New chapter for colourful character

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Tom ZaunmayrPilbara News
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Pyramid Station manager Glenn Connell. INSET: Glenn Connell and his donkey in the local barrel race at the Robe River Rodeo in Pannawonica.
Camera IconPyramid Station manager Glenn Connell. INSET: Glenn Connell and his donkey in the local barrel race at the Robe River Rodeo in Pannawonica. Credit: Tom Zaunmayr

One of the Pilbara’s most recognisable and colourful residents for the best part of half a century has called time on his life in the red dirt.

Glenn Connell has never been one to shy away from the spotlight during his 43 years in the region — his short shorts, “flanno”, boots and big hat have made him a local legend, while his penchant for chewing people’s ears off has left those who have met him usually with a unique story to tell.

For the past 23 years the historic Pyramid Station has been his home, a place of many tales to which the Connell family has added plenty more.

Mr Connell’s chapter in the history of Pyramid Station is coming to an end.

He is moving to a farm in New Norcia, so he can spend more time with his wife and two daughters.

“I’ve seen this place change a lot since 1974 from being a kid riding out on the train to Samson jetty, to Karratha which was just a shopping centre and the development of Bulgarra,” he said.

“I used to drive through Karratha and I would always say ‘one day, there will be traffic lights here’. There were a few predictions I made way back then which actually have turned out right.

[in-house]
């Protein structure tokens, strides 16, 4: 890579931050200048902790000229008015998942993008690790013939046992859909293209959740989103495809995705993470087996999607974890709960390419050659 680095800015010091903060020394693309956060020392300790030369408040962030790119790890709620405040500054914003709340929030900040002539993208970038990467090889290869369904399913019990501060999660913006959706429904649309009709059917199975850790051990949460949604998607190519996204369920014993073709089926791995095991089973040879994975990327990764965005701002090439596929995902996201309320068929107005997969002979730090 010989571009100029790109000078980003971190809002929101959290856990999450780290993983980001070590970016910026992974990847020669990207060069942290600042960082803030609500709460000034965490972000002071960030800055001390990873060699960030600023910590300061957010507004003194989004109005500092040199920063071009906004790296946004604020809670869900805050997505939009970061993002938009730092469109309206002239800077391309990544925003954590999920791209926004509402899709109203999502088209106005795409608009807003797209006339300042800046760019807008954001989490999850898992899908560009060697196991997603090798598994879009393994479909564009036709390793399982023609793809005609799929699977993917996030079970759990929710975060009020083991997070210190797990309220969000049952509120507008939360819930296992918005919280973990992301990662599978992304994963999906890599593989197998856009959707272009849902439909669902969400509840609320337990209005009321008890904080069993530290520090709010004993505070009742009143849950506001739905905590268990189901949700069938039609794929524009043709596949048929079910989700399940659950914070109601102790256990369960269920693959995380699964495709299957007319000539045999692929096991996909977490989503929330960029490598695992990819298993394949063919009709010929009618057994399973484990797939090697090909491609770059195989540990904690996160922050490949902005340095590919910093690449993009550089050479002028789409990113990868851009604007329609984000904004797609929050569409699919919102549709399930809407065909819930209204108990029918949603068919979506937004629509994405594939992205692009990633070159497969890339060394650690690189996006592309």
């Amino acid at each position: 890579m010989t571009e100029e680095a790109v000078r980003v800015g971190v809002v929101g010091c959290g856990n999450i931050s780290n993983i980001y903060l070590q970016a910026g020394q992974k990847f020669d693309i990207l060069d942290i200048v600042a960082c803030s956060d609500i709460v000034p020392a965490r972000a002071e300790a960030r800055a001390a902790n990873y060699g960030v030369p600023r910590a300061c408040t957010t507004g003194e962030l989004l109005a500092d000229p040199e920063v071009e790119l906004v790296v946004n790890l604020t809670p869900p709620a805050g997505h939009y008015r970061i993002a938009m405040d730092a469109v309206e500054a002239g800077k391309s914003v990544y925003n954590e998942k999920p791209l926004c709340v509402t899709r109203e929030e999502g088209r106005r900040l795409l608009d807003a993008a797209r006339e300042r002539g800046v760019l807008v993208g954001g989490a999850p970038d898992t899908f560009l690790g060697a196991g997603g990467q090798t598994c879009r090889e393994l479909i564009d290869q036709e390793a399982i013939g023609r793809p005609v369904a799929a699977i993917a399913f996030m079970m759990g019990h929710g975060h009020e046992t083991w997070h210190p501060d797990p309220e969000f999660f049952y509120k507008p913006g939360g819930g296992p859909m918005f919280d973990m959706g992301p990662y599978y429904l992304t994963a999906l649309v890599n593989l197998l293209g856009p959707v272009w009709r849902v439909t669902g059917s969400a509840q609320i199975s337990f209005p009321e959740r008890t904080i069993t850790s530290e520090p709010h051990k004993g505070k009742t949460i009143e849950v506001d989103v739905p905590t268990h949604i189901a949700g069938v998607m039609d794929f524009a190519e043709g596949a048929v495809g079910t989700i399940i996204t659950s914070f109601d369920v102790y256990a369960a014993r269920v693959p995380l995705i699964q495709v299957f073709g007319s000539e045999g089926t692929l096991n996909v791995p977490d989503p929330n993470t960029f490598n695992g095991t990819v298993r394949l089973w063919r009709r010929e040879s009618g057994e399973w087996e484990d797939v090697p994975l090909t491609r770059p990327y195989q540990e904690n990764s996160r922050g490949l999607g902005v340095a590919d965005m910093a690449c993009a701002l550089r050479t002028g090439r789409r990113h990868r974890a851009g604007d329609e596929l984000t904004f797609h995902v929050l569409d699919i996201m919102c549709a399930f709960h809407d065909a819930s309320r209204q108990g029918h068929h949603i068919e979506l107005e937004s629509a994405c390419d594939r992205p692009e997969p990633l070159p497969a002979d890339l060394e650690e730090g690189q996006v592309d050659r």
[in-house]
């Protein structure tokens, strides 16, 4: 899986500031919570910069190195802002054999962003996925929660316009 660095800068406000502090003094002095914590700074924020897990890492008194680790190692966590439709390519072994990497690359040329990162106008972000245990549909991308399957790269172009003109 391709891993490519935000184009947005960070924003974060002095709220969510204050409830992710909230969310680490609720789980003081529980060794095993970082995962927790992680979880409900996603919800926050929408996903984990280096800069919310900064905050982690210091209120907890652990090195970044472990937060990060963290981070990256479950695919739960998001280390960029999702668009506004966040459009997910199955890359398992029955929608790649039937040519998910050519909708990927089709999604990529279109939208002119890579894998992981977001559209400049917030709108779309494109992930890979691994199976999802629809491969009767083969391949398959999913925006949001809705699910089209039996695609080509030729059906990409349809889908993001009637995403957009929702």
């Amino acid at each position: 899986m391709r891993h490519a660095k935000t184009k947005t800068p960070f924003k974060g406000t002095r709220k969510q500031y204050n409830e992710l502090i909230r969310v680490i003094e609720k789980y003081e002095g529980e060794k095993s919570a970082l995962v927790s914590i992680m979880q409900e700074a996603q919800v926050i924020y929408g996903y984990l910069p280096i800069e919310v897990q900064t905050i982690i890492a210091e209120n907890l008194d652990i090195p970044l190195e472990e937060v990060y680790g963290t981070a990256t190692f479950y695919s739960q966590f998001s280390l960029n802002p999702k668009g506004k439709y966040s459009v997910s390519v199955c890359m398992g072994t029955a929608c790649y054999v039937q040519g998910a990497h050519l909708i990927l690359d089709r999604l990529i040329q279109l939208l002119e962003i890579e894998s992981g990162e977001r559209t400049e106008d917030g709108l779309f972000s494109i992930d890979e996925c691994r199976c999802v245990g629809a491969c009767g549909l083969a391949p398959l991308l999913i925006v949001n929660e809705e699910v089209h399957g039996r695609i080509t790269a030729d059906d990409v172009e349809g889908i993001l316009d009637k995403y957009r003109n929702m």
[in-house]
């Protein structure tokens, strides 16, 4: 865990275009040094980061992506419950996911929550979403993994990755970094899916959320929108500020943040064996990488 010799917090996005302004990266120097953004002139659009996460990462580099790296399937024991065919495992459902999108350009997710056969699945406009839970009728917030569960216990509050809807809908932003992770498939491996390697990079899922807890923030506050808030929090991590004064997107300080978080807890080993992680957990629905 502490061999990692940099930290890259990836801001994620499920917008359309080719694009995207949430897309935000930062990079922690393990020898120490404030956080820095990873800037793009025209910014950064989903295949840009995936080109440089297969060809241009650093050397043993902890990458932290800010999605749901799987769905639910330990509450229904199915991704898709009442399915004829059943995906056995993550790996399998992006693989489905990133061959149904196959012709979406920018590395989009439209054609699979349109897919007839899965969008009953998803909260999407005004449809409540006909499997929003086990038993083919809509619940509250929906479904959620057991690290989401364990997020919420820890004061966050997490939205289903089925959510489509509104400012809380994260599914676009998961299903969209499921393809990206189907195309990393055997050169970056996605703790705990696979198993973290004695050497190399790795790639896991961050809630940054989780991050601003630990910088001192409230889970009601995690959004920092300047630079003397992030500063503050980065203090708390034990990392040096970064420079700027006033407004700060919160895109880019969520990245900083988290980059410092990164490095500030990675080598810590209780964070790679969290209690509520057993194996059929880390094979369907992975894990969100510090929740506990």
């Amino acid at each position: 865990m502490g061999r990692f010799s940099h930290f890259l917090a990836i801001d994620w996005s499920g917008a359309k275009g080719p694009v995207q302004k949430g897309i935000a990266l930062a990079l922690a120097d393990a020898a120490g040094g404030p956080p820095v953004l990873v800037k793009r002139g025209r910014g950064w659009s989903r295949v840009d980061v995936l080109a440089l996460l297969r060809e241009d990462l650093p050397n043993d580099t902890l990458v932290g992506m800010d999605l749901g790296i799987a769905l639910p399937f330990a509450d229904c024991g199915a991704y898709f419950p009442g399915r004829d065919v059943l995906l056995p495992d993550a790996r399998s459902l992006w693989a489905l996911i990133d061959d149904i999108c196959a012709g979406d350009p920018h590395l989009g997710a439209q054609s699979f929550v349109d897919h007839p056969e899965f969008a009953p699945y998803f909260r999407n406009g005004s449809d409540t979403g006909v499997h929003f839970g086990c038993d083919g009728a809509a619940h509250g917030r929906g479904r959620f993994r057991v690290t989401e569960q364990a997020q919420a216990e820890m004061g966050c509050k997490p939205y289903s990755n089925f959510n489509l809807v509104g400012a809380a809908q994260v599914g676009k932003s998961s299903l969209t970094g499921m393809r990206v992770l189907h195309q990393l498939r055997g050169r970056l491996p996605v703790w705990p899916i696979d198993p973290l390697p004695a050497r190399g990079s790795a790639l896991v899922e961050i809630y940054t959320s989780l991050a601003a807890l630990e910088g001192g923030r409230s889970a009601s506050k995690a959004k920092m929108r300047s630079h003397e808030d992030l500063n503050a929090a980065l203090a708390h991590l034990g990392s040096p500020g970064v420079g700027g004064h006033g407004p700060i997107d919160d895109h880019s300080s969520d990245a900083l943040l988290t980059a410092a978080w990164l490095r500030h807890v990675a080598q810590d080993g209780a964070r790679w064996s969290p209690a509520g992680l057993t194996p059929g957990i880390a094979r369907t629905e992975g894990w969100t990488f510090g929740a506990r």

“I have a lot of great memories, there will be a lot I’ll miss about living out here ... don’t you worry about that.”

Pyramid Station manager Glenn Connell out on the land. Pic by Cameron Myles / Pilbara News. .
Camera IconPyramid Station manager Glenn Connell out on the land. Pic by Cameron Myles / Pilbara News. . Credit: WA News

Not only has Mr Connell been a quirky character in the region, he has also been one of its biggest advocates for acknowledgement of the Pilbara’s pastoral history.

He has a room full of historic artefacts found on his many ventures out and around Pyramid Station as well as a head full of stories from former pastoralists and early settlers’ ancestors who have taken the time to stop by.

The stories may be lost with Mr Connell’s departure, but he said the artefacts would remain boxed up to be donated to whoever “gets their s.... together” and builds a museum in Roebourne.

Mr Connell said the move to New Norcia would bring his family back together again.

“I’ve been out here three years by myself and the girls have been in town,” he said.

“I never thought I’d leave the Pilbara — you hear people say all the time, ‘the red dust gets in your blood’.”

Mr Connell won’t be without some of his Pilbara comforts — his legendary hat will still be on his head and he says while he has no idea how he will do it yet, his extensive horn collection will be moving with him too.

Glenn Connell and his donkey in the local barrel race at the Robe River Rodeo in Pannawonica.
Camera IconGlenn Connell and his donkey in the local barrel race at the Robe River Rodeo in Pannawonica. Credit: Tom Zaunmayr

Sheila the donkey, the one he rode at the Pannawonica Rodeo, will also go along for the ride as will Sheila’s best mate, a pet cow named Butterfly.

Mr Connell said there was every chance he would enter Sheila in horse competitions down south.

The current managers at nearby Mallina Stationwill move into the Pyramid Station homestead to begin writing a new chapter in the 152-year-old Pyramid Station story.

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